Whenever you’re in LA, consider a pilgrimage to one of the world’s most famous automotive museums: The ever so awesome and amazing PETERSEN AUTOMOTIVE MUSEUM.
The Petersen Automotive Museum was founded in 1994 by magazine publisher Robert E. Petersen and his wife Margie. After their passing, the museum is now owned and operated by the Petersen Automotive Automotive Museum Foundation. Originally located within the Natural History Museum of Los Angeles County it was later relocated to Wilshire Boulevard where it still resides today.
The original building was designed by Welton Becket to have a department store inside that opened in 1962. At first Seibu Department Stores rented the place, then later Ohrbach’s had their shops inside. Six years after Ohrbach’s closed, Robert Petersen selected the largely windowless building as an ideal space for a museum, allowing the cars and motorcycles to be displayed without harmful exposure to direct sunlight.
In 2015, the museum was renovated for a total of $125 million. The building’s facade was redesigned by Kohn Pedersen Fox and features a stainless-steel ribbon assembly made of 100 tons of steel in 308 sections, 25 supports and 140’000 custom stainless-steel screws. The interior spaces are configured to accomodate changing exhibits that encourage visitors to repeatedly visit the musem. The redesigned museum opened to the public in December 2015.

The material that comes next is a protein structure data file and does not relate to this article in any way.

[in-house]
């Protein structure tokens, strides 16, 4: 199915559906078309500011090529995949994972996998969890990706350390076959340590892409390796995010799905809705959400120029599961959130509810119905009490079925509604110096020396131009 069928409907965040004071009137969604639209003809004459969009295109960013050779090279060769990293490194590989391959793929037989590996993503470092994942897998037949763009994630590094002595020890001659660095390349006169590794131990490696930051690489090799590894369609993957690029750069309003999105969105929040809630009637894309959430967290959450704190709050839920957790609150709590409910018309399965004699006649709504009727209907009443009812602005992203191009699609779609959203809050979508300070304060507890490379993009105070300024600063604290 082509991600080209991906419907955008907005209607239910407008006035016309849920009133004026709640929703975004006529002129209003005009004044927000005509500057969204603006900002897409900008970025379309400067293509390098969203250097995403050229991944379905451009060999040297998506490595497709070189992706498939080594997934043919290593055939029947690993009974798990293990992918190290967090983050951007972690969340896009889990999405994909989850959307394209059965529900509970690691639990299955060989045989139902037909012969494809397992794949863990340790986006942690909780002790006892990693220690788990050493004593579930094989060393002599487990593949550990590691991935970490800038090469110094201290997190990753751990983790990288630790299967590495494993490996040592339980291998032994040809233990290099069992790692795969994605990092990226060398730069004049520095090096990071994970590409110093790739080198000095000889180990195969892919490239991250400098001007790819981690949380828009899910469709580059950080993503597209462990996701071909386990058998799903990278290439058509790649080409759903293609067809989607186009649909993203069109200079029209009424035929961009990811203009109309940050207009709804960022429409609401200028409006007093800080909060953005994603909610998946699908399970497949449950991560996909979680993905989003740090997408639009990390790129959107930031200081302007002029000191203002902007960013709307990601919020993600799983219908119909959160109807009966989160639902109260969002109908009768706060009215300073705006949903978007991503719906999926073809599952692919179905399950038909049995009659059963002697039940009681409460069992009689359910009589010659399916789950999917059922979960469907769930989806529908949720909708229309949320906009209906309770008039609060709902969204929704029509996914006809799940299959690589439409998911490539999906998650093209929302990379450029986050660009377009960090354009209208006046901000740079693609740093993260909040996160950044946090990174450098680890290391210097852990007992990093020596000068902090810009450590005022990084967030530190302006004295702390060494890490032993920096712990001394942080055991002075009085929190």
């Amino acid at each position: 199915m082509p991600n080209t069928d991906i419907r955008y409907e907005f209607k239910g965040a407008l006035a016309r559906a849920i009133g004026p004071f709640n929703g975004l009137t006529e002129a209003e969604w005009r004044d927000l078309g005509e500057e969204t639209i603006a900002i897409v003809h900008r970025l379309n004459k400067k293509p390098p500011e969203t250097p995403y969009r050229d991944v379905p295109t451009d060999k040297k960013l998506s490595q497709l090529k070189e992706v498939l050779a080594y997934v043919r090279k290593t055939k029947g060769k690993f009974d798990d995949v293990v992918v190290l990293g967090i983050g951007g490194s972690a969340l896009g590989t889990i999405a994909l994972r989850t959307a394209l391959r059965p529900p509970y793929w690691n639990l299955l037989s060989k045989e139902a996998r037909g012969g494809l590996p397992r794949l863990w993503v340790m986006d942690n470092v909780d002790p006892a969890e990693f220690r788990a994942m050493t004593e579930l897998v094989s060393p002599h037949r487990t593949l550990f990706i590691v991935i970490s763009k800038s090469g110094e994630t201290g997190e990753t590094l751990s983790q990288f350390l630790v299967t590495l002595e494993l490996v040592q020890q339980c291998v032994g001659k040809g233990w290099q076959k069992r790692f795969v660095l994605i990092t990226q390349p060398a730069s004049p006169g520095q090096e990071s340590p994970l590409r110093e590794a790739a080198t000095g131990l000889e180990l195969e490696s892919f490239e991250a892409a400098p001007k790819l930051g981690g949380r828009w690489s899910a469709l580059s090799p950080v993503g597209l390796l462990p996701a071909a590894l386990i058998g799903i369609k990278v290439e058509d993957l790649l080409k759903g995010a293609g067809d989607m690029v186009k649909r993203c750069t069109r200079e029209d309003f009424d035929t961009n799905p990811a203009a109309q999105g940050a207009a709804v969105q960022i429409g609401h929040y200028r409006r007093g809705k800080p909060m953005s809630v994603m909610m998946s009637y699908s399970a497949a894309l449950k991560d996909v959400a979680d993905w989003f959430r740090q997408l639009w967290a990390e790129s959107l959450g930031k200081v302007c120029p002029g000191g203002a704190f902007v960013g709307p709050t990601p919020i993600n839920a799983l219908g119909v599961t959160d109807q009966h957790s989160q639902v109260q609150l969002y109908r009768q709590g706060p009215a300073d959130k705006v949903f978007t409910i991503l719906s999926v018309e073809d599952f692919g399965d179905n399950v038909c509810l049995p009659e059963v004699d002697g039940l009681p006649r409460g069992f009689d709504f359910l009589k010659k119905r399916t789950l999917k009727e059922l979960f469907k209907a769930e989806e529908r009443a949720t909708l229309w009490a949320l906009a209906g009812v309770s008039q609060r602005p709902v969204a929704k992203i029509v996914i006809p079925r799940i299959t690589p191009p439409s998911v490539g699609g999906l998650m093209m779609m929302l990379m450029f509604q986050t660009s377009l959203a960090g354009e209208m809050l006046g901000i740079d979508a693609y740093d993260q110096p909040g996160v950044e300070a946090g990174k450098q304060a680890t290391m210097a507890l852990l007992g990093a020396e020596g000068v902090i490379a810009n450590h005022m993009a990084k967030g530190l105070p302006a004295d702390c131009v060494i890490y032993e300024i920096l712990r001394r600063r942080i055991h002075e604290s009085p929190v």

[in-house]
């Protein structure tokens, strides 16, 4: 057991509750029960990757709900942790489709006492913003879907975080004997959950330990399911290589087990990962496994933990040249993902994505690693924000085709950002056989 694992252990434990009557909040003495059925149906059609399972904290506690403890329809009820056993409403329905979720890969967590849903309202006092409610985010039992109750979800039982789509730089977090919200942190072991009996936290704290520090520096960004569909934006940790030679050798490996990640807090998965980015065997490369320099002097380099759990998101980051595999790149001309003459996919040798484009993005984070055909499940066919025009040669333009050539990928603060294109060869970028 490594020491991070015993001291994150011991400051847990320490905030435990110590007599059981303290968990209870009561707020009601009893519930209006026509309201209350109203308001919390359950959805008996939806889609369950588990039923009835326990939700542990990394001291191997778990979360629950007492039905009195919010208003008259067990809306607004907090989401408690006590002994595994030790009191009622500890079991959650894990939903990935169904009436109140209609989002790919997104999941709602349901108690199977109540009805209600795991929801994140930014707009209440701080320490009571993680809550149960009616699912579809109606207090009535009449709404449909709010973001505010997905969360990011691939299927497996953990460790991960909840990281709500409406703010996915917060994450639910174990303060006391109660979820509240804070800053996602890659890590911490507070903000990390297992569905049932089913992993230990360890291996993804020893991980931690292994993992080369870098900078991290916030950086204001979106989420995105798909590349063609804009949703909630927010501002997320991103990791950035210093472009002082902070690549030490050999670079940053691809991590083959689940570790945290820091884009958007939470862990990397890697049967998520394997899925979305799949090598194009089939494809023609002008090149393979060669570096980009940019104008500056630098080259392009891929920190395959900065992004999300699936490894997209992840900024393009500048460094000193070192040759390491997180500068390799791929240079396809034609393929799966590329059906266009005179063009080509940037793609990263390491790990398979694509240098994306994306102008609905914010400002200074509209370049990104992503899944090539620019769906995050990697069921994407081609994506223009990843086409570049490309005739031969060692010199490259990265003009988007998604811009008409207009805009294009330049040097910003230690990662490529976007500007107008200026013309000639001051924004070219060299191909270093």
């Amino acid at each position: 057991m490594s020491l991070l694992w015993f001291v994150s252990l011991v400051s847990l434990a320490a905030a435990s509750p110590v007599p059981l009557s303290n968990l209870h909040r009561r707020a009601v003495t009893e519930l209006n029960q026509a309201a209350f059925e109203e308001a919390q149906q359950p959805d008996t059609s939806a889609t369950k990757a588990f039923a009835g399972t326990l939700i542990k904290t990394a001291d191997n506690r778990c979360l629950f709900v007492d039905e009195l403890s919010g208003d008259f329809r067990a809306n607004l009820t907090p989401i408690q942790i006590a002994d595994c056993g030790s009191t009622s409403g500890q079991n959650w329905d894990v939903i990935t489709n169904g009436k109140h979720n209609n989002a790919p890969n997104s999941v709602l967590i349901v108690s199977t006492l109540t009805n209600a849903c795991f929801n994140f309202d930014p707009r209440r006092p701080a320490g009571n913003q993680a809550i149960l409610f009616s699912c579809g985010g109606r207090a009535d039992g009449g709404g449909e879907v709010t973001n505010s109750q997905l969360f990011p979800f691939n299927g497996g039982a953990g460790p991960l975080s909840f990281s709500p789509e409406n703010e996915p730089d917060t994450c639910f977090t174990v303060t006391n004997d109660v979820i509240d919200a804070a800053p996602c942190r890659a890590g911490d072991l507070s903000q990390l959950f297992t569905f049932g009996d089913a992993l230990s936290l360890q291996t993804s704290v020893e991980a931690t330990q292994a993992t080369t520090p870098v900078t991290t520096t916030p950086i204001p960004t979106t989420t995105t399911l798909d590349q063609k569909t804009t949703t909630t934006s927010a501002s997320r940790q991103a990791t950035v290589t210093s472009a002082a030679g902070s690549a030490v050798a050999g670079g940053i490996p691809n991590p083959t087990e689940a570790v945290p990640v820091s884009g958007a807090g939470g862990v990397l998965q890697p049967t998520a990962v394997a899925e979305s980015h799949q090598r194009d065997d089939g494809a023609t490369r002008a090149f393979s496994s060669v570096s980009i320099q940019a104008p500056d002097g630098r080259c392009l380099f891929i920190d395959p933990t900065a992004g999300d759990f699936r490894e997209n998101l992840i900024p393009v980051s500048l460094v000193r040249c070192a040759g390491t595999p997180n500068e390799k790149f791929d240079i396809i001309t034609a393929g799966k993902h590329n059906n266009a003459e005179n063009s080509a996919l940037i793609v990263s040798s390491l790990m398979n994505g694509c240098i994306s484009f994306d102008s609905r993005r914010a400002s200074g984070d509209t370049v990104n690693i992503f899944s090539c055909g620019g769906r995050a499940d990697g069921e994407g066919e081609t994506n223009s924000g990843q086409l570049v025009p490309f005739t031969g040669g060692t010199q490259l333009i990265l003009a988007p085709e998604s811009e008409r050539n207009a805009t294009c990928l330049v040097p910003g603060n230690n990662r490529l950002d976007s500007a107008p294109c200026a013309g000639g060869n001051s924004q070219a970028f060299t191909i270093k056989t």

Constantly on display are over 100 vehicles in twenty five different galleries. The remaining half of the collection is kept in the “vault“, located on the basement level of the building. You can also visit this on a guided tour for an additional charge.
The ground floor of the museum focuses on automotive artistry, showcasing an array of extravagant automobiles, mostly Bugattis at the time we were there. The second floor is principally concerned with industrial engineering, including design, performance and a collection of interactive teaching exhibits. Special displays on the industrial floor cover racing, motorcycles, Hot Rods and Kustoms. The third floor chronicles the history of the automobile with an emphasis on the car culture of Southern California.
If you’re a car nut – and I bet you are for reading that far down the line – visiting the Petersen is a must and a unique once-in-a-lifetime experience. Ever changing exhibits and different cars on display actually make it great to return to the museum every time you might come to LA. And don’t forget the movie car collection: Christine, Herbie, the time machine Delorean from Back to the Future, the Batmobile and Batcycle, the Ferrari from Magnum and many more make visiting Petersen unforgettable.